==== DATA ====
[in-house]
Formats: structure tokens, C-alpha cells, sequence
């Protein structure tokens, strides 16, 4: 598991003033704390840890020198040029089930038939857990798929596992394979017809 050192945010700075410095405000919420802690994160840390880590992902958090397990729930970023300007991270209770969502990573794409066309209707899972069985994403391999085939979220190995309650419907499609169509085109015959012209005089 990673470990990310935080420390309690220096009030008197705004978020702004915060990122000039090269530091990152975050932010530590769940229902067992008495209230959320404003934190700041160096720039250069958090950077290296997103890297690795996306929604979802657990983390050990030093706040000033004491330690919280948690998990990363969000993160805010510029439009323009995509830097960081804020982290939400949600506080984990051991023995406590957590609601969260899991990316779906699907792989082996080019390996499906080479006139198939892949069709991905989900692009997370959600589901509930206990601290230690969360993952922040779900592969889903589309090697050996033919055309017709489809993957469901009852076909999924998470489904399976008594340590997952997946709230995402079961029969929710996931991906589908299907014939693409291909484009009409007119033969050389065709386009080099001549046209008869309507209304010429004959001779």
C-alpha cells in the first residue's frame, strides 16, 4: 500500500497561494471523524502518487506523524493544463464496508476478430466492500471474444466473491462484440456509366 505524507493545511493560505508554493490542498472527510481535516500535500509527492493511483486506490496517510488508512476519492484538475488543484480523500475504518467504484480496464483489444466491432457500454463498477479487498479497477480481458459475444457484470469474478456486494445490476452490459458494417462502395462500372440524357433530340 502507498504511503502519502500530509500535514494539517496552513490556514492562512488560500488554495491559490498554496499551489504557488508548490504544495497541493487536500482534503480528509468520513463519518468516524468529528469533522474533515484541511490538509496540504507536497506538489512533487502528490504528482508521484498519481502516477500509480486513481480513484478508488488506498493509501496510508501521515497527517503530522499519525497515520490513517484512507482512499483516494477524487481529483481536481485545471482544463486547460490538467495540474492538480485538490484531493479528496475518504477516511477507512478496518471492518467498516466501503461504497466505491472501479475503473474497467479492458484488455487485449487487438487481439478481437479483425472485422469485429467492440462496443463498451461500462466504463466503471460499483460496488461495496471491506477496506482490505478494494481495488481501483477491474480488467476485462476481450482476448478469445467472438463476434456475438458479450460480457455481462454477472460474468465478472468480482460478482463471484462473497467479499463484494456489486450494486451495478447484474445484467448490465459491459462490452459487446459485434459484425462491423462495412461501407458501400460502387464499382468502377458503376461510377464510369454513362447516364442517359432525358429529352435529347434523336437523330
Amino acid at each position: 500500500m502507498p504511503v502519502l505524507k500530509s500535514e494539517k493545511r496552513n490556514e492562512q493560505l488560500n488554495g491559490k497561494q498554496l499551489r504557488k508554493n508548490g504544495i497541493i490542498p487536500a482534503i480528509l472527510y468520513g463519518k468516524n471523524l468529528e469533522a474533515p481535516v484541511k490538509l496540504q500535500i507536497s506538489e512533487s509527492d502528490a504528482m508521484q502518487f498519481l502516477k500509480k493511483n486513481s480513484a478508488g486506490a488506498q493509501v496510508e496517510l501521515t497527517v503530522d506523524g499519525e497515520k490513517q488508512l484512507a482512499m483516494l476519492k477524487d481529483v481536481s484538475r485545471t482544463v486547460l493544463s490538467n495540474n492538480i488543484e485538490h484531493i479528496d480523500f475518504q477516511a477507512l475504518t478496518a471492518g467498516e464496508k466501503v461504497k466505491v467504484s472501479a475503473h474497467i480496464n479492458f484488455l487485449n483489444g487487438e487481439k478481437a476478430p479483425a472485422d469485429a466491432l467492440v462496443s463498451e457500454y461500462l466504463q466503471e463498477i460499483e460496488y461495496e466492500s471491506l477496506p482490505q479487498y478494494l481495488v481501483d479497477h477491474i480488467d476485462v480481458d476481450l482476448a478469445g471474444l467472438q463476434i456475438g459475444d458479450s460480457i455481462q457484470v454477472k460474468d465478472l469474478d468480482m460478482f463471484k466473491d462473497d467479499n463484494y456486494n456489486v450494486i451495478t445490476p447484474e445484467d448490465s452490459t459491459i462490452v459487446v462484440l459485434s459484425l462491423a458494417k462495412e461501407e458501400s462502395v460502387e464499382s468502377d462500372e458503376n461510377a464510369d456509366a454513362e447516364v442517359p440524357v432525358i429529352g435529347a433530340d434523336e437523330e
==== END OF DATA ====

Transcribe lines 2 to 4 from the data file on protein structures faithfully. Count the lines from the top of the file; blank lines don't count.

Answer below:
Formats: structure tokens, C-alpha cells, sequence
């Protein structure tokens, strides 16, 4: 598991003033704390840890020198040029089930038939857990798929596992394979017809 050192945010700075410095405000919420802690994160840390880590992902958090397990729930970023300007991270209770969502990573794409066309209707899972069985994403391999085939979220190995309650419907499609169509085109015959012209005089 990673470990990310935080420390309690220096009030008197705004978020702004915060990122000039090269530091990152975050932010530590769940229902067992008495209230959320404003934190700041160096720039250069958090950077290296997103890297690795996306929604979802657990983390050990030093706040000033004491330690919280948690998990990363969000993160805010510029439009323009995509830097960081804020982290939400949600506080984990051991023995406590957590609601969260899991990316779906699907792989082996080019390996499906080479006139198939892949069709991905989900692009997370959600589901509930206990601290230690969360993952922040779900592969889903589309090697050996033919055309017709489809993957469901009852076909999924998470489904399976008594340590997952997946709230995402079961029969929710996931991906589908299907014939693409291909484009009409007119033969050389065709386009080099001549046209008869309507209304010429004959001779």
C-alpha cells in the first residue's frame, strides 16, 4: 500500500497561494471523524502518487506523524493544463464496508476478430466492500471474444466473491462484440456509366 505524507493545511493560505508554493490542498472527510481535516500535500509527492493511483486506490496517510488508512476519492484538475488543484480523500475504518467504484480496464483489444466491432457500454463498477479487498479497477480481458459475444457484470469474478456486494445490476452490459458494417462502395462500372440524357433530340 502507498504511503502519502500530509500535514494539517496552513490556514492562512488560500488554495491559490498554496499551489504557488508548490504544495497541493487536500482534503480528509468520513463519518468516524468529528469533522474533515484541511490538509496540504507536497506538489512533487502528490504528482508521484498519481502516477500509480486513481480513484478508488488506498493509501496510508501521515497527517503530522499519525497515520490513517484512507482512499483516494477524487481529483481536481485545471482544463486547460490538467495540474492538480485538490484531493479528496475518504477516511477507512478496518471492518467498516466501503461504497466505491472501479475503473474497467479492458484488455487485449487487438487481439478481437479483425472485422469485429467492440462496443463498451461500462466504463466503471460499483460496488461495496471491506477496506482490505478494494481495488481501483477491474480488467476485462476481450482476448478469445467472438463476434456475438458479450460480457455481462454477472460474468465478472468480482460478482463471484462473497467479499463484494456489486450494486451495478447484474445484467448490465459491459462490452459487446459485434459484425462491423462495412461501407458501400460502387464499382468502377458503376461510377464510369454513362447516364442517359432525358429529352435529347434523336437523330